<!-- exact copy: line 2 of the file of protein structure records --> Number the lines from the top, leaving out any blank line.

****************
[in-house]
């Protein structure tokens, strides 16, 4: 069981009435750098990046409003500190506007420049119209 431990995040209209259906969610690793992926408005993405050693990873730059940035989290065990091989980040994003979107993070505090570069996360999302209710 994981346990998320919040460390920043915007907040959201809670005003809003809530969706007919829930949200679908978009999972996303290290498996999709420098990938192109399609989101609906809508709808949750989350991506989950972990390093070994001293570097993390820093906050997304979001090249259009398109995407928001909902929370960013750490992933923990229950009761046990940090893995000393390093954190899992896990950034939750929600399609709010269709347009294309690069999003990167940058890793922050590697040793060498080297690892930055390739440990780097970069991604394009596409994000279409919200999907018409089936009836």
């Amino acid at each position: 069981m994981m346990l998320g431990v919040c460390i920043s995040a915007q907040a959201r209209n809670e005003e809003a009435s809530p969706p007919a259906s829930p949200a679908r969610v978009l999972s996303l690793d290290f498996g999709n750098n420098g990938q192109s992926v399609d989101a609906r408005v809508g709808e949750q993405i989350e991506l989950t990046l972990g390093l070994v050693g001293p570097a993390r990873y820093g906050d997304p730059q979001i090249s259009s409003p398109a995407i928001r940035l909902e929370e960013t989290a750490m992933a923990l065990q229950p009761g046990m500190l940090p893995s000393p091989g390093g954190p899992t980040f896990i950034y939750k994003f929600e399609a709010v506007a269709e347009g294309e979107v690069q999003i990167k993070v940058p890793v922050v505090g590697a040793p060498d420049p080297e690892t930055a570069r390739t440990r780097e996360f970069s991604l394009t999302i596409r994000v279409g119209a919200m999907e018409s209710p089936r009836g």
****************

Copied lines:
């Protein structure tokens, strides 16, 4: 069981009435750098990046409003500190506007420049119209 431990995040209209259906969610690793992926408005993405050693990873730059940035989290065990091989980040994003979107993070505090570069996360999302209710 994981346990998320919040460390920043915007907040959201809670005003809003809530969706007919829930949200679908978009999972996303290290498996999709420098990938192109399609989101609906809508709808949750989350991506989950972990390093070994001293570097993390820093906050997304979001090249259009398109995407928001909902929370960013750490992933923990229950009761046990940090893995000393390093954190899992896990950034939750929600399609709010269709347009294309690069999003990167940058890793922050590697040793060498080297690892930055390739440990780097970069991604394009596409994000279409919200999907018409089936009836």